The sun was shining bright over the University of Manchester on 28th and 19th March creating the idyll backdrop for The Creative Methods for Researching Urban Infrastructures workshop. Organised by a passionate group of postgraduate researchers from the University of Manchester and Lancaster University, this interdisciplinary workshop provided a space for postgraduate and early career researchers to learn about, play with and research urban infrastructures creatively. The intention was to get participants thinking outside the box, to become enrolled with the processuality of researching and playing and to work together towards the development of more innovative approaches.
Over 30 researchers with diverse academic backgrounds and from academic institutions in the UK, Europe, Australia and North America participated. Interests were diverse, including mobility, mapping, photography, sanitation, electricity, walking, libraries, water, energy, video, waste as well as social and cultural infrastructures. On arrival, participants were asked to note down the methods and infrastructures they were interested in experimenting with on post-it notes and stick them on the board at the front of the room. Throughout the day, this collage functioned as a sounding board, a way for people to get to know each other, an excuse to chat. These diverse and overlapping interests made for an inspiring and thought-provoking two days.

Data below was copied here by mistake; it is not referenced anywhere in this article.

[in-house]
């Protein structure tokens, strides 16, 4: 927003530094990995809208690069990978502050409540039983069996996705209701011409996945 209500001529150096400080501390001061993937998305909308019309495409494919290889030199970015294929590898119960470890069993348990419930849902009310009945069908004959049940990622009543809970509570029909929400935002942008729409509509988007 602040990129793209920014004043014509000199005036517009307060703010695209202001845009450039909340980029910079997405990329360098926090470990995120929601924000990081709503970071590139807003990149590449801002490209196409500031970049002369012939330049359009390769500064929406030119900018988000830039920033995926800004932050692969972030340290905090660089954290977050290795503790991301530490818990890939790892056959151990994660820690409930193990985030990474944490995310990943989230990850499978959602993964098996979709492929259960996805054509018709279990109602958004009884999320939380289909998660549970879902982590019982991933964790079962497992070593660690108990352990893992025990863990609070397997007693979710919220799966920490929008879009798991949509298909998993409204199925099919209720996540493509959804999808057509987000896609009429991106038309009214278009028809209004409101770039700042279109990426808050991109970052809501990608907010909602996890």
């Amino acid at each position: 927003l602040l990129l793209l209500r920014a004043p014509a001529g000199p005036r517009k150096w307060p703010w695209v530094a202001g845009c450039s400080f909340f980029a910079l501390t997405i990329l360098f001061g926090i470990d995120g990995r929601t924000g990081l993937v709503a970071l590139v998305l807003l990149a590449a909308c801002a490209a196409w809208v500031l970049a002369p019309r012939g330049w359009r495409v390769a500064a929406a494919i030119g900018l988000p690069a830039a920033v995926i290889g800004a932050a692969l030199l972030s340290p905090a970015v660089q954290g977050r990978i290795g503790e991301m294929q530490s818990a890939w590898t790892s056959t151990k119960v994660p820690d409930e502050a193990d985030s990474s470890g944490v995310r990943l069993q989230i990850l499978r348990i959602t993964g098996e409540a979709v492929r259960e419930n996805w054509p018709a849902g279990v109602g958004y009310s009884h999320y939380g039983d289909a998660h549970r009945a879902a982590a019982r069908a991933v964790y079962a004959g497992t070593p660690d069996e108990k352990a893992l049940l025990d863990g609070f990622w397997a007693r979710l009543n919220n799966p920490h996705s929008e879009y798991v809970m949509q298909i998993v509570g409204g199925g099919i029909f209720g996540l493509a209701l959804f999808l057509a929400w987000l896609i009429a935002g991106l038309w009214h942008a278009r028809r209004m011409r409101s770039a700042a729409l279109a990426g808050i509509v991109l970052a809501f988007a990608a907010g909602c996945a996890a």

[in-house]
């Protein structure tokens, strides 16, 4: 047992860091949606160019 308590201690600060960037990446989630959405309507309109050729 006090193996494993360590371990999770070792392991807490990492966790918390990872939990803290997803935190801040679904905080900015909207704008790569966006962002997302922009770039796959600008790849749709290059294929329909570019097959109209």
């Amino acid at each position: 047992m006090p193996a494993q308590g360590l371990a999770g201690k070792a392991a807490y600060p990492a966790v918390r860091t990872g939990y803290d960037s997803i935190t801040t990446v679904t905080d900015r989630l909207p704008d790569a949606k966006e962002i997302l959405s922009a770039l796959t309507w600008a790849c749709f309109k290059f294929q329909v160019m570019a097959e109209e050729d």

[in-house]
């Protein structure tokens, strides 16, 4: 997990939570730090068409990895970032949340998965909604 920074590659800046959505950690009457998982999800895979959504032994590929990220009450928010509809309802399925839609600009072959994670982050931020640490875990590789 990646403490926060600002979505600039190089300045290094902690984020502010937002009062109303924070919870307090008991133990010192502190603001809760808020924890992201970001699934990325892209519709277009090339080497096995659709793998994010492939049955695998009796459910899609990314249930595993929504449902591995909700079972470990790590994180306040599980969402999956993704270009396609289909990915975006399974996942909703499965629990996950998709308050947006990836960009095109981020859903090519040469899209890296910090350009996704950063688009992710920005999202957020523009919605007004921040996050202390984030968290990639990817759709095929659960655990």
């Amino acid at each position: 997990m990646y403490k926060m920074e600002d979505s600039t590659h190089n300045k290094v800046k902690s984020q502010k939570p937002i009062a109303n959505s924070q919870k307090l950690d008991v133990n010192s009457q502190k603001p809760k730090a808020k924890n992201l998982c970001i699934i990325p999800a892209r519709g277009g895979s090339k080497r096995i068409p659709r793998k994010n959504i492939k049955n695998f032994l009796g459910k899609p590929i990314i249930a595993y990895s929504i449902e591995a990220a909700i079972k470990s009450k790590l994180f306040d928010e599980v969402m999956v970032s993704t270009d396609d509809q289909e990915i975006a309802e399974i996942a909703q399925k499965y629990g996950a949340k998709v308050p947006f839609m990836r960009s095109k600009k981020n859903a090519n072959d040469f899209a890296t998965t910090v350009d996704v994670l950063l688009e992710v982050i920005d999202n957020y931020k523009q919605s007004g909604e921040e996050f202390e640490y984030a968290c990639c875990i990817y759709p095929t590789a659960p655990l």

Day one began with talks by five panellists who were invited to share their experiences of using creative methods and to consider how these might be useful when researching urban infrastructures. Jen O’Brein from The University of Manchester set the pace by discussing her experiences of using participatory qualitative GIS to reveal assemblages of informality in Kampala, Uganda. Jen explained how the sight, sound and smell of Boda bodas (motorbikes) is ubiquitous to African cities, yet the vital and multiple roles they play in everyday life are overlooked by authorities. To foreground this informality, Boda drivers were equipped with go-pros and head-cams to wear whilst driving. The technology was also used to flatten social relations and used to start conversations. This method revealed an alternative map of the thick social relations that constitute the city, illuminating how boadas often functioned as buffers for chronic poverty and provided pseudo families. The take home point was that the inhabitants of the city create it just as much as the city creates them. This research was about thinking through possibilities: how else are urban infrastructures used? For Jen, this method is simple, accessible, transferable and effective.